Despite the fact that existing laws do not permit unconditional abortion in the country, in the landmark 2017 Right to Privacy judgement in the Justice K.S. Puttaswamy v. Union of India and others, the Supreme Court had held that the decision by a pregnant person on whether to continue a pregnancy or not is part of such a person’s right to privacy as well and, therefore, the right to life and personal liberty under Article 21 of the Constitution.
Several women annually approach the apex court and High Courts, when medical boards reject their application to access MTP beyond the gestational upper limit (now 24 weeks), seeking permission to abort a pregnancy, mostly in cases where it is a result of sexual assault or when there is a foetal abnormality.
A report authored by advocate Anubha Rastogi for the Pratiya Campaign said that in the 15 months leading up to August 2020, High Courts across the country were hearing 243 petitions of women seeking permission to abort. In February this year, the Calcutta High Court allowed a 37-year-old woman, who was 34 weeks into her pregnancy, to get a medical abortion as the foetus was diagnosed with an incurable spinal condition. This judgment allowed abortion for the furthest gestational in the country so far.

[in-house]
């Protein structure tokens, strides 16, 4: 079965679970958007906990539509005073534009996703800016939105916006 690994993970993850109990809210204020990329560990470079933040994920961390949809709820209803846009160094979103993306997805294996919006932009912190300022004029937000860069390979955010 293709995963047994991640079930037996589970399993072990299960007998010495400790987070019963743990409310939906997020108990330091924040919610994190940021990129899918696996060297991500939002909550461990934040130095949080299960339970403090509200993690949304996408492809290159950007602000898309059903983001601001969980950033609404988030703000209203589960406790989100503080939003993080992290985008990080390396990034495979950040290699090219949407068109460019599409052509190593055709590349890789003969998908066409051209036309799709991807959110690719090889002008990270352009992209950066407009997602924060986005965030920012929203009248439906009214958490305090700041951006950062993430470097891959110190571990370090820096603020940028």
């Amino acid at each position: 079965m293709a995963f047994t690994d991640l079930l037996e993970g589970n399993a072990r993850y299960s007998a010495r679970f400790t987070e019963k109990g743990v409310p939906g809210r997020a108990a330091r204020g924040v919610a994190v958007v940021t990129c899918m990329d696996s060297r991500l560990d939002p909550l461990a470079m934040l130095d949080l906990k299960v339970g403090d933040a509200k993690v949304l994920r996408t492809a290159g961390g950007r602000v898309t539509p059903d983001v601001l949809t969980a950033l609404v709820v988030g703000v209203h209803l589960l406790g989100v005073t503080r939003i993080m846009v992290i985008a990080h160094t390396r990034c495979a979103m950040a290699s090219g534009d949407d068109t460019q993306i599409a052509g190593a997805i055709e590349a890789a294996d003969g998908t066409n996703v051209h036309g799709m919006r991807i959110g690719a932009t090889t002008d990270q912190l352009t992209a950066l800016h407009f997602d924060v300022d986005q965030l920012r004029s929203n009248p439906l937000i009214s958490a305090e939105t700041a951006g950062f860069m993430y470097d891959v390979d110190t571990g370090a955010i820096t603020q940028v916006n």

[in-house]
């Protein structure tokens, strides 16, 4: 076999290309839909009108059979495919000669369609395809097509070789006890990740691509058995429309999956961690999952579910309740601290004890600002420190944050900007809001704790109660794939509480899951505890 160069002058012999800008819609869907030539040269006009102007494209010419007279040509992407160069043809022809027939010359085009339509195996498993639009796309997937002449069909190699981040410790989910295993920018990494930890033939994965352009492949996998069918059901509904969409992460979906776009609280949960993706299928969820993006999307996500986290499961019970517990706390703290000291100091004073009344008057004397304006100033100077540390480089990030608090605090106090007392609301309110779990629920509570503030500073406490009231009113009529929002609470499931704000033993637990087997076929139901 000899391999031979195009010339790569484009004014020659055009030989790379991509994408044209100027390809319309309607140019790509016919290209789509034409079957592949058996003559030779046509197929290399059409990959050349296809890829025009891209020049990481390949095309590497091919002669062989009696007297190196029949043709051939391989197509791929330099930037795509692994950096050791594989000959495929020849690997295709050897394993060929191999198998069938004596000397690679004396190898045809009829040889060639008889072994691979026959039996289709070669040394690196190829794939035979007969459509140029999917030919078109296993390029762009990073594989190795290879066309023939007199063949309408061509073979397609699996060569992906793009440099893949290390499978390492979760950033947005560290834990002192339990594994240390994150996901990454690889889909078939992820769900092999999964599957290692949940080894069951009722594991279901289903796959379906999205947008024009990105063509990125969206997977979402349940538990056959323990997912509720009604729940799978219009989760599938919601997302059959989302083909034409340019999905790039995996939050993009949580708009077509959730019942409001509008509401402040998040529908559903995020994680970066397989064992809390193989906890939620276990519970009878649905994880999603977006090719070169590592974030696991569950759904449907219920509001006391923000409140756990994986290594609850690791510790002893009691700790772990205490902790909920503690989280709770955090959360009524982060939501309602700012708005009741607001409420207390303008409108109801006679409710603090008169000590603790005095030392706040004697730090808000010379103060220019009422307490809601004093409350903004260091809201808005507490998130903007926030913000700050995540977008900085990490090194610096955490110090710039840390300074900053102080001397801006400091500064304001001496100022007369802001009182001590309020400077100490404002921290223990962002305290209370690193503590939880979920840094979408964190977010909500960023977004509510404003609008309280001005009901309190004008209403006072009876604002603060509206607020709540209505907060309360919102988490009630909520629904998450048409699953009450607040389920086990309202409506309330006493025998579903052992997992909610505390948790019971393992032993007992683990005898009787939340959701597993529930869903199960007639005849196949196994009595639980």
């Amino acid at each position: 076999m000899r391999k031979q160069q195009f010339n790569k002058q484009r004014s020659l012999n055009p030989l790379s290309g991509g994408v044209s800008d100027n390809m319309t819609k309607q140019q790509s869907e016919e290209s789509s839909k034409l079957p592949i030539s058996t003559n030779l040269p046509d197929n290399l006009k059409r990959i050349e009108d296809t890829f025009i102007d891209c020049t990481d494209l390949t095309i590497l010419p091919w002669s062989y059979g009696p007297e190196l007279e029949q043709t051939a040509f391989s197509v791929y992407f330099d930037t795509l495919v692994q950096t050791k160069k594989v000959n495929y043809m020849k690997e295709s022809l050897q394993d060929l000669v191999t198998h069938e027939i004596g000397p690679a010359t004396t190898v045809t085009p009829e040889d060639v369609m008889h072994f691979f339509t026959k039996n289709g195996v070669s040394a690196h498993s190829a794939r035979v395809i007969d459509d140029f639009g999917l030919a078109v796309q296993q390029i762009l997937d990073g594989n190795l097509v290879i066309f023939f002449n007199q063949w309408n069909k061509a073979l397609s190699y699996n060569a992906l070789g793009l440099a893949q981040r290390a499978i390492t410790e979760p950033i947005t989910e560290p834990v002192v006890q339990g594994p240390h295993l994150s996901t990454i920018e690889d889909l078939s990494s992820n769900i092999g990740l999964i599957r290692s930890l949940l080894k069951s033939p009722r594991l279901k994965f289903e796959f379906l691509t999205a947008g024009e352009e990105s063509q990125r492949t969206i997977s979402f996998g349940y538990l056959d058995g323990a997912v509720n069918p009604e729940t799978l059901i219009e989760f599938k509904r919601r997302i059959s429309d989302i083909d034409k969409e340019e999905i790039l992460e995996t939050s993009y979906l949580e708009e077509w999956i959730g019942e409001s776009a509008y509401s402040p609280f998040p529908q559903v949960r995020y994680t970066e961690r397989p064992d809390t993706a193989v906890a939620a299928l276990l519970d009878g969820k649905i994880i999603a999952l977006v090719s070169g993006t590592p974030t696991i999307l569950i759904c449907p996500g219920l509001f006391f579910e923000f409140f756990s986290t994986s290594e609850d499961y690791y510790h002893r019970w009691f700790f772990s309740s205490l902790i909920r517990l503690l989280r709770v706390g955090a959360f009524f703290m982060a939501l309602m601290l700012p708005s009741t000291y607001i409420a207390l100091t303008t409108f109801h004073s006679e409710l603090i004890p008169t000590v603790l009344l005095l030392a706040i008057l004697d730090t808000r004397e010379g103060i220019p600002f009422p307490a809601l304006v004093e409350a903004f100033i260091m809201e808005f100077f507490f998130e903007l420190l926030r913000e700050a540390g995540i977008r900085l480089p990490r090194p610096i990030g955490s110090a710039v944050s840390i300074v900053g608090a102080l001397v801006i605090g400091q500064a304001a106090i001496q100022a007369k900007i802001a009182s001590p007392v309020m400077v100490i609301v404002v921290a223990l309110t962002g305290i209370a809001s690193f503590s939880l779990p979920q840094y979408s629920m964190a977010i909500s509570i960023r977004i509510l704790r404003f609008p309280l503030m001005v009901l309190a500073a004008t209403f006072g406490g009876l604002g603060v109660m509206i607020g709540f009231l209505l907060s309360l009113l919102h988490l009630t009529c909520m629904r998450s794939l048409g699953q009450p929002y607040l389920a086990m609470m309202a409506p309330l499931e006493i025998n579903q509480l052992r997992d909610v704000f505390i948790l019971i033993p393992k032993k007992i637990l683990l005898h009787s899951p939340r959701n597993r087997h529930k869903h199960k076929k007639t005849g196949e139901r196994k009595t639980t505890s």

According to a 2018 study in the Lancet, 15.6 million abortions were accessed every year in India as of 2015. The MTP Act requires abortion to be performed only by doctors with specialisation in gynaecology or obstetrics. However, the Ministry of Health and Family Welfare’s 2019-20 report on Rural Health Statistics indicates that there is a 70% shortage of obstetrician-gynaecologists in rural India.
As the law does not permit abortion at will, critics say that it pushes women to access illicit abortions under unsafe conditions. Statistics put the annual number of unsafe and illegal abortions performed in India at 8,00,000, many of them resulting in maternal mortality.